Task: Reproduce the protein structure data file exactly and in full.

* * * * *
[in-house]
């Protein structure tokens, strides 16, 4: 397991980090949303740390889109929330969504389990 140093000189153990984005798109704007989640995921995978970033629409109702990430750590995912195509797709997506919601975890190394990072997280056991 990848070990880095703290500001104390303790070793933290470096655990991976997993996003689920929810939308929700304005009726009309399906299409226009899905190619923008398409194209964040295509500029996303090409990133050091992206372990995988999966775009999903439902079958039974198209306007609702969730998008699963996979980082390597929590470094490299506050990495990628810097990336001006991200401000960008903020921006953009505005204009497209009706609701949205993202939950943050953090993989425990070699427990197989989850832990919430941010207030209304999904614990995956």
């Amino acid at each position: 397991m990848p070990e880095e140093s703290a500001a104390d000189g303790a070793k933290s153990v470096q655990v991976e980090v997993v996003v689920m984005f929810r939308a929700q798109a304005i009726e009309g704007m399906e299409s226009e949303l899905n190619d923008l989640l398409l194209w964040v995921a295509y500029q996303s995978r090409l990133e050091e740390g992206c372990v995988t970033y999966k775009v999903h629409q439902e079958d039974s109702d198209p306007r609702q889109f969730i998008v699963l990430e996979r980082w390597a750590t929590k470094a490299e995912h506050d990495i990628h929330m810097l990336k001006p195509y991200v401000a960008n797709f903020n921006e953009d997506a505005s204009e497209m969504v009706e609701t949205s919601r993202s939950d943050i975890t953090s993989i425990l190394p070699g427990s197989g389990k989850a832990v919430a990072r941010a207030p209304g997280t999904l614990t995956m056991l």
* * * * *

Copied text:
[in-house]
């Protein structure tokens, strides 16, 4: 397991980090949303740390889109929330969504389990 140093000189153990984005798109704007989640995921995978970033629409109702990430750590995912195509797709997506919601975890190394990072997280056991 990848070990880095703290500001104390303790070793933290470096655990991976997993996003689920929810939308929700304005009726009309399906299409226009899905190619923008398409194209964040295509500029996303090409990133050091992206372990995988999966775009999903439902079958039974198209306007609702969730998008699963996979980082390597929590470094490299506050990495990628810097990336001006991200401000960008903020921006953009505005204009497209009706609701949205993202939950943050953090993989425990070699427990197989989850832990919430941010207030209304999904614990995956």
């Amino acid at each position: 397991m990848p070990e880095e140093s703290a500001a104390d000189g303790a070793k933290s153990v470096q655990v991976e980090v997993v996003v689920m984005f929810r939308a929700q798109a304005i009726e009309g704007m399906e299409s226009e949303l899905n190619d923008l989640l398409l194209w964040v995921a295509y500029q996303s995978r090409l990133e050091e740390g992206c372990v995988t970033y999966k775009v999903h629409q439902e079958d039974s109702d198209p306007r609702q889109f969730i998008v699963l990430e996979r980082w390597a750590t929590k470094a490299e995912h506050d990495i990628h929330m810097l990336k001006p195509y991200v401000a960008n797709f903020n921006e953009d997506a505005s204009e497209m969504v009706e609701t949205s919601r993202s939950d943050i975890t953090s993989i425990l190394p070699g427990s197989g389990k989850a832990v919430a990072r941010a207030p209304g997280t999904l614990t995956m056991l």